WINN: Today is June 28, 1999. This is Jennifer Winn and I'm in the home of Bergeta Williams. Bergeta, what are your earliest memories of Provo?
WILLIAMS: The earliest memory I have is rather a disaster. I was raised in Arizona. Most of my family, my husband's brothers decided that they wanted to move to Utah, so they wanted us to move, too. They went ahead of us. By the time we could sell our place, what little we had, and get up here to Utah, it was kind of late.
In Arizona we didn't ever put antifreeze in our cars, because they'd never freeze. It was November when we first came up here. It wasn't stormy, but it was quite cold. My nephew had rented us a little apartment. We just parked the car and went to bed. In the morning when we got up, our car had frozen and broken parts of the car. Everybody here had put antifreeze in their cars and we didn't know anything about that having lived in Arizona all the time. That was my first memory.
WINN: What year did you move here?
WINN: What were the parameters of Provo?
WILLIAMS: It wasn't a very large town then. It was quite small. At first we were kind of up in the Grandview area. Down across the street from where Deseret Industries is, there was a little ice cream store. We had a small child, a little boy. Every time we'd come down into town, and come down that hill, he'd watch for that ice cream store. He'd say, "There it is." We'd have to stop and buy a nickel ice cream for the kids. That's gone. It's not there anymore. Things are not the same at all as they were when we first came here.
WINN: What were some of the other things that you noticed about Provo?
WILLIAMS: I like Provo. I thought Center Street was a very nice street. There was a big store, Taylors. We used to shop in that store. It's different. It's not there anymore. Down beyond Berg Mortuary there was a woman that had a little restaurant that I used to work at. It's gone. There is things like that that I remember that are not here anymore. I go down Center Street now and it's entirely different.
There was a drug store on the corner, on this side of University Avenue. There used to be a drug store there. Now it's a restaurant. There has been a lot of changes through the years.
Brigham Young University is much before my time. The University has always been an interesting place for me. I did take a few classes there and my husband worked there for quite a while.
I always keep a scrapbook. If I find an interesting article in the newspaper I'll cut it out and stick it in my scrapbook. I was looking through my scrapbook to see if there was anything you might be interested in and I saw that President Bush visited Provo. The students in one of the elementary schools went and sang for him. There are little things like that, that are interesting.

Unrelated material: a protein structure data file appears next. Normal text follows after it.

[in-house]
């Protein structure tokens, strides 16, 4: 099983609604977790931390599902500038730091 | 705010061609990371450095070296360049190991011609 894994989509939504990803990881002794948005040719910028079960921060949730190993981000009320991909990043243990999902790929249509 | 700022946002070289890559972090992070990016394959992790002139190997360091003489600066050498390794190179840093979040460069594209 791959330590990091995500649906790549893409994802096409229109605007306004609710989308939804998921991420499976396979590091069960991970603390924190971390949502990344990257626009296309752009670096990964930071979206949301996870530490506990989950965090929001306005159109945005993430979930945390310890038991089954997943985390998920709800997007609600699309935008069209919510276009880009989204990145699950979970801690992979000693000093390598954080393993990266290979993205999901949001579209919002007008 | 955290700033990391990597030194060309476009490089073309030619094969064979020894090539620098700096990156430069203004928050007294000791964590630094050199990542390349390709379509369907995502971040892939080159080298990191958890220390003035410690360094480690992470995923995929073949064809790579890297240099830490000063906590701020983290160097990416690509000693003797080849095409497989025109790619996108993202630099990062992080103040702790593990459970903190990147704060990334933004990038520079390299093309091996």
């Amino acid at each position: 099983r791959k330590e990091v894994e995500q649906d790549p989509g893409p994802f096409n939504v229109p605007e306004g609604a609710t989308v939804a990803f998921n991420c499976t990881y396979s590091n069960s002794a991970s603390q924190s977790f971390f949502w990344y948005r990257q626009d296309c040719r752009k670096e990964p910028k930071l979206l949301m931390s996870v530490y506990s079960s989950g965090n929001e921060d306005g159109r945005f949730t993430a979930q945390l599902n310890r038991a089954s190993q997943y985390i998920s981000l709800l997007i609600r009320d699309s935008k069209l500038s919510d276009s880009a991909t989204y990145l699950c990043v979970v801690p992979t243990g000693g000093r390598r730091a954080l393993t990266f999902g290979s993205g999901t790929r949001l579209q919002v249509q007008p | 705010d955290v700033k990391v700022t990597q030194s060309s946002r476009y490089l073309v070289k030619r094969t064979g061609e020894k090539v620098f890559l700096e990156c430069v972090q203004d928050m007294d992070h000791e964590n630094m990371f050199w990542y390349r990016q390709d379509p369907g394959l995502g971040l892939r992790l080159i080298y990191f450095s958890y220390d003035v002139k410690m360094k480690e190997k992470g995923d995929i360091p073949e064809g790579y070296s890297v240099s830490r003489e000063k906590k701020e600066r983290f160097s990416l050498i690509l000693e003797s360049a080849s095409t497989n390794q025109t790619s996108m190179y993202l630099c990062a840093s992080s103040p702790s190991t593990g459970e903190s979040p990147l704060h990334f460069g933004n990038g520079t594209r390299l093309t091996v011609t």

WINN: You mentioned that BYU has had a big impact on your life. Could you explain a little bit more about that?
WILLIAMS: The impact it had was it gave my husband employment.
WINN: What did he do?
WILLIAMS: He worked in the paint shop and did repairs. He wasn't a student. He just did the things that needed to be done around the buildings. Work was kind of scarce at that time. It was good that he could work there. He worked there for about ten years.
WINN: You mentioned that you moved here in 1937.
WILLIAMS: We moved here in 1937, but it was much later than that he worked for BYU. He worked when they built the Geneva Steel Plant. That was a blessing for people, because there hadn't been any work around. When they built Geneva Steel Plant, everybody came. Everybody that could pound a nail or lift a hammer or saw was out there getting work. My husband was quite a skilled workman. He was the foreman over all of the night crews. They worked day and night. That made a big impact on our lives.
When we first came up here it was just after the Depression in the thirties. It was still quite down when we came up here. It was hard to find a job, because not many people could get a job. A few years later when they built the Geneva Plant, that boosted the economy quite a bit and helped out a lot. Now they're on the rocks. Things really change.
Provo has grown into a big city. Then it was just a small town. We've always enjoyed it here.
WINN: What were some of the signs of the Depression in Provo?
WILLIAMS: Mostly no work. The Church helped out people quite a bit that didn't have any supplies. They built a church building out on the road as you go to Orem. It's still there. It's a nice building. My husband worked on that. They didn't pay them any money. They paid them in produce. Anybody that would come there and work they'd pay them in produce. That was a good thing during those Depression years.
I don't think I'm the authority on Provo, but it's been a nice life here for us.
WINN: What schools did your children attend?
WILLIAMS: They attended the old Provo High. My daughters both went to the old Provo High. Then they graduated from high school after they built the new Provo High. My sons went out in the Orem area. Some of them went to BYU for college. My daughters didn't. They might have taken a few classes. I remember the old Provo High School where my daughters went and then when they built the new high school they went there. They were elated about the new high school. They were going. Now the old high school could just go. They didn't have good memories of it. They had about two years in the new high school before they graduated.
WINN: What were some of the activities that they were involved in?
WILLIAMS: I don't remember too many. We were quite a way from the new high school. My girls were not old enough to be driving cars yet. My one daughter turned sixteen and she was always begging to drive. We used to let her drive. They didn't have bus service then. The girls did drive the car to school. It was quite a ways to walk to high school.
WINN: What are some of the places that you would go grocery shopping?
WILLIAMS: The grocery store that I remember the best is the Reams store that is down on Center Street. My husband built that. They had a big place and the Reams family lived in part of it. He decided to build a store out of it. My husband did most of that building. He did a lot of it. Then the man ran out of money. He ran out of money and stopped the building. They moved his family out into another place, so he could use the whole place where they had lived. He finally got it finished up.
There is another building on Center Street. It's still sitting there. The man wanted it plastered. Jobs were so scarce and my husband knew how to plaster. He had done a lot of that in Arizona. When a lot of men went and applied for the job to finish up that little store, my husband got hired. That upset the other guys. He was the new guy in town and he was getting hired and they're weren't. The man said, "You don't know how to plaster is the reason you're not getting hired."